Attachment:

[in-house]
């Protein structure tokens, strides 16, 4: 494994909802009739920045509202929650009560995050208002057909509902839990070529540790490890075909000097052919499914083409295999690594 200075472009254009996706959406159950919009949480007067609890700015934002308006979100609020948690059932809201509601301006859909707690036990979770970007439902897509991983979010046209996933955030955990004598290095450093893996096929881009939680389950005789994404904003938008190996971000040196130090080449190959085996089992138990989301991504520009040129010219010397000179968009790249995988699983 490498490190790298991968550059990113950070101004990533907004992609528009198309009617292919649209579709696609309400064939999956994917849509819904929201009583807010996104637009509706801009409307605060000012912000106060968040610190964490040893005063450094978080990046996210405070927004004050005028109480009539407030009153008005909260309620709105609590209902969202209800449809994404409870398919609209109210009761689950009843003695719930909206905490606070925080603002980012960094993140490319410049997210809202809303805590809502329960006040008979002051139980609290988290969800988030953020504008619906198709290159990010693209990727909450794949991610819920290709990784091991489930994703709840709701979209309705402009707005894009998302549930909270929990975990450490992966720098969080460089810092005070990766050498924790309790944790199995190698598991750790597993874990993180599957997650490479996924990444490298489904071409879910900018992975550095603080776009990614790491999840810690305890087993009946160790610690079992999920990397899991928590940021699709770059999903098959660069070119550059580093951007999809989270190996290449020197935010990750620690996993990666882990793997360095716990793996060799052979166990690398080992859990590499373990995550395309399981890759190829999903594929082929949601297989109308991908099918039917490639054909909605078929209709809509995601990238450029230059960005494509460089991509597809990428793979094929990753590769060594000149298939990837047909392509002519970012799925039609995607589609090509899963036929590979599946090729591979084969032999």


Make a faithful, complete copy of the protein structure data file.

[in-house]
């Protein structure tokens, strides 16, 4: 494994909802009739920045509202929650009560995050208002057909509902839990070529540790490890075909000097052919499914083409295999690594 200075472009254009996706959406159950919009949480007067609890700015934002308006979100609020948690059932809201509601301006859909707690036990979770970007439902897509991983979010046209996933955030955990004598290095450093893996096929881009939680389950005789994404904003938008190996971000040196130090080449190959085996089992138990989301991504520009040129010219010397000179968009790249995988699983 490498490190790298991968550059990113950070101004990533907004992609528009198309009617292919649209579709696609309400064939999956994917849509819904929201009583807010996104637009509706801009409307605060000012912000106060968040610190964490040893005063450094978080990046996210405070927004004050005028109480009539407030009153008005909260309620709105609590209902969202209800449809994404409870398919609209109210009761689950009843003695719930909206905490606070925080603002980012960094993140490319410049997210809202809303805590809502329960006040008979002051139980609290988290969800988030953020504008619906198709290159990010693209990727909450794949991610819920290709990784091991489930994703709840709701979209309705402009707005894009998302549930909270929990975990450490992966720098969080460089810092005070990766050498924790309790944790199995190698598991750790597993874990993180599957997650490479996924990444490298489904071409879910900018992975550095603080776009990614790491999840810690305890087993009946160790610690079992999920990397899991928590940021699709770059999903098959660069070119550059580093951007999809989270190996290449020197935010990750620690996993990666882990793997360095716990793996060799052979166990690398080992859990590499373990995550395309399981890759190829999903594929082929949601297989109308991908099918039917490639054909909605078929209709809509995601990238450029230059960005494509460089991509597809990428793979094929990753590769060594000149298939990837047909392509002519970012799925039609995607589609090509899963036929590979599946090729591979084969032999």